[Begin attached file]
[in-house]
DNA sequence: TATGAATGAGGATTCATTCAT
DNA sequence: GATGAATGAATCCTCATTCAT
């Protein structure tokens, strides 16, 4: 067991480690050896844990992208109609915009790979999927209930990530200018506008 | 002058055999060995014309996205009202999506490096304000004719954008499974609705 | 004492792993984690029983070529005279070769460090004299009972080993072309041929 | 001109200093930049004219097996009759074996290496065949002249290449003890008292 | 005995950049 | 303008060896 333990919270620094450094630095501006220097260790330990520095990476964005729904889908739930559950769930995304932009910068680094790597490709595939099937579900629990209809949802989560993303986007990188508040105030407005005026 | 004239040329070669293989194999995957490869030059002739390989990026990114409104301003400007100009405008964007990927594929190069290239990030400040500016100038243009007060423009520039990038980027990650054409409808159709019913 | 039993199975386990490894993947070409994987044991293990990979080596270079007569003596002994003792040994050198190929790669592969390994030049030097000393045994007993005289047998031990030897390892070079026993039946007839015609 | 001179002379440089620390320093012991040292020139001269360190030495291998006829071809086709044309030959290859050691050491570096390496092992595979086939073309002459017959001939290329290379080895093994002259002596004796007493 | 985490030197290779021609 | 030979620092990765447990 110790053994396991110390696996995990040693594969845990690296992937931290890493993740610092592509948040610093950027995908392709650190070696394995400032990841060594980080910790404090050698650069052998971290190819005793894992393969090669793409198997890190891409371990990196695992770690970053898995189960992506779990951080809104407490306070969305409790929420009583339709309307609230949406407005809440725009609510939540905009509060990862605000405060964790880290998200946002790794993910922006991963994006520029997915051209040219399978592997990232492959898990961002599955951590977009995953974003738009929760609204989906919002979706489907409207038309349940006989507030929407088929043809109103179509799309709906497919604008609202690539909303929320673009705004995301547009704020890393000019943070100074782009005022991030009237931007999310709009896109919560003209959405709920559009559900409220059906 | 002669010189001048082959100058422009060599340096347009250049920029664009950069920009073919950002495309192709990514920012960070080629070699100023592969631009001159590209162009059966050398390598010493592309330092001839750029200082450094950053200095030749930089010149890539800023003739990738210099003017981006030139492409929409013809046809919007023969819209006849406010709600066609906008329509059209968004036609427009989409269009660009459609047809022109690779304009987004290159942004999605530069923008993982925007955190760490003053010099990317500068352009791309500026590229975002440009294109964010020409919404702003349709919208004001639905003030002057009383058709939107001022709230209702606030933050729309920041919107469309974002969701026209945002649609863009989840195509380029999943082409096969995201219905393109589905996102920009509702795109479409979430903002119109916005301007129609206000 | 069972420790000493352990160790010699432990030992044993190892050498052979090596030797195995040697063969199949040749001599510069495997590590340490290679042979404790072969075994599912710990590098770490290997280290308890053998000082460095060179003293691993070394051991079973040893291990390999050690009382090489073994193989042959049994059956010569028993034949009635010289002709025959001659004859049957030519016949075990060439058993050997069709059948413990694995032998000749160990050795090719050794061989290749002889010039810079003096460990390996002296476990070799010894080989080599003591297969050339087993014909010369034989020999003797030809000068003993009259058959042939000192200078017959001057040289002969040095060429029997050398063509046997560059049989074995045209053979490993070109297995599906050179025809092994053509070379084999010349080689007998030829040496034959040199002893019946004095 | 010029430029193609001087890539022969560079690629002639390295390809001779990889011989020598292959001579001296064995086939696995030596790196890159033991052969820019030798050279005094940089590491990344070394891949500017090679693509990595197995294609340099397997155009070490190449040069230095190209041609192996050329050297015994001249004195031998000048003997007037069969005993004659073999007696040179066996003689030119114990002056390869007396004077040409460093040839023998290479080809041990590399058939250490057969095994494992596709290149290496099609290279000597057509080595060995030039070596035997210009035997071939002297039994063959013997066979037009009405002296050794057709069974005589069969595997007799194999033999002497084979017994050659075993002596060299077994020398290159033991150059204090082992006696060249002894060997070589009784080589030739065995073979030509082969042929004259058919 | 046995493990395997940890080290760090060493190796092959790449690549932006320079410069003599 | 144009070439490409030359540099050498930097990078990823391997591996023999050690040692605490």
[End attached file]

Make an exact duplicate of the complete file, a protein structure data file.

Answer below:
[in-house]
DNA sequence: TATGAATGAGGATTCATTCAT
DNA sequence: GATGAATGAATCCTCATTCAT
């Protein structure tokens, strides 16, 4: 067991480690050896844990992208109609915009790979999927209930990530200018506008 | 002058055999060995014309996205009202999506490096304000004719954008499974609705 | 004492792993984690029983070529005279070769460090004299009972080993072309041929 | 001109200093930049004219097996009759074996290496065949002249290449003890008292 | 005995950049 | 303008060896 333990919270620094450094630095501006220097260790330990520095990476964005729904889908739930559950769930995304932009910068680094790597490709595939099937579900629990209809949802989560993303986007990188508040105030407005005026 | 004239040329070669293989194999995957490869030059002739390989990026990114409104301003400007100009405008964007990927594929190069290239990030400040500016100038243009007060423009520039990038980027990650054409409808159709019913 | 039993199975386990490894993947070409994987044991293990990979080596270079007569003596002994003792040994050198190929790669592969390994030049030097000393045994007993005289047998031990030897390892070079026993039946007839015609 | 001179002379440089620390320093012991040292020139001269360190030495291998006829071809086709044309030959290859050691050491570096390496092992595979086939073309002459017959001939290329290379080895093994002259002596004796007493 | 985490030197290779021609 | 030979620092990765447990 110790053994396991110390696996995990040693594969845990690296992937931290890493993740610092592509948040610093950027995908392709650190070696394995400032990841060594980080910790404090050698650069052998971290190819005793894992393969090669793409198997890190891409371990990196695992770690970053898995189960992506779990951080809104407490306070969305409790929420009583339709309307609230949406407005809440725009609510939540905009509060990862605000405060964790880290998200946002790794993910922006991963994006520029997915051209040219399978592997990232492959898990961002599955951590977009995953974003738009929760609204989906919002979706489907409207038309349940006989507030929407088929043809109103179509799309709906497919604008609202690539909303929320673009705004995301547009704020890393000019943070100074782009005022991030009237931007999310709009896109919560003209959405709920559009559900409220059906 | 002669010189001048082959100058422009060599340096347009250049920029664009950069920009073919950002495309192709990514920012960070080629070699100023592969631009001159590209162009059966050398390598010493592309330092001839750029200082450094950053200095030749930089010149890539800023003739990738210099003017981006030139492409929409013809046809919007023969819209006849406010709600066609906008329509059209968004036609427009989409269009660009459609047809022109690779304009987004290159942004999605530069923008993982925007955190760490003053010099990317500068352009791309500026590229975002440009294109964010020409919404702003349709919208004001639905003030002057009383058709939107001022709230209702606030933050729309920041919107469309974002969701026209945002649609863009989840195509380029999943082409096969995201219905393109589905996102920009509702795109479409979430903002119109916005301007129609206000 | 069972420790000493352990160790010699432990030992044993190892050498052979090596030797195995040697063969199949040749001599510069495997590590340490290679042979404790072969075994599912710990590098770490290997280290308890053998000082460095060179003293691993070394051991079973040893291990390999050690009382090489073994193989042959049994059956010569028993034949009635010289002709025959001659004859049957030519016949075990060439058993050997069709059948413990694995032998000749160990050795090719050794061989290749002889010039810079003096460990390996002296476990070799010894080989080599003591297969050339087993014909010369034989020999003797030809000068003993009259058959042939000192200078017959001057040289002969040095060429029997050398063509046997560059049989074995045209053979490993070109297995599906050179025809092994053509070379084999010349080689007998030829040496034959040199002893019946004095 | 010029430029193609001087890539022969560079690629002639390295390809001779990889011989020598292959001579001296064995086939696995030596790196890159033991052969820019030798050279005094940089590491990344070394891949500017090679693509990595197995294609340099397997155009070490190449040069230095190209041609192996050329050297015994001249004195031998000048003997007037069969005993004659073999007696040179066996003689030119114990002056390869007396004077040409460093040839023998290479080809041990590399058939250490057969095994494992596709290149290496099609290279000597057509080595060995030039070596035997210009035997071939002297039994063959013997066979037009009405002296050794057709069974005589069969595997007799194999033999002497084979017994050659075993002596060299077994020398290159033991150059204090082992006696060249002894060997070589009784080589030739065995073979030509082969042929004259058919 | 046995493990395997940890080290760090060493190796092959790449690549932006320079410069003599 | 144009070439490409030359540099050498930097990078990823391997591996023999050690040692605490």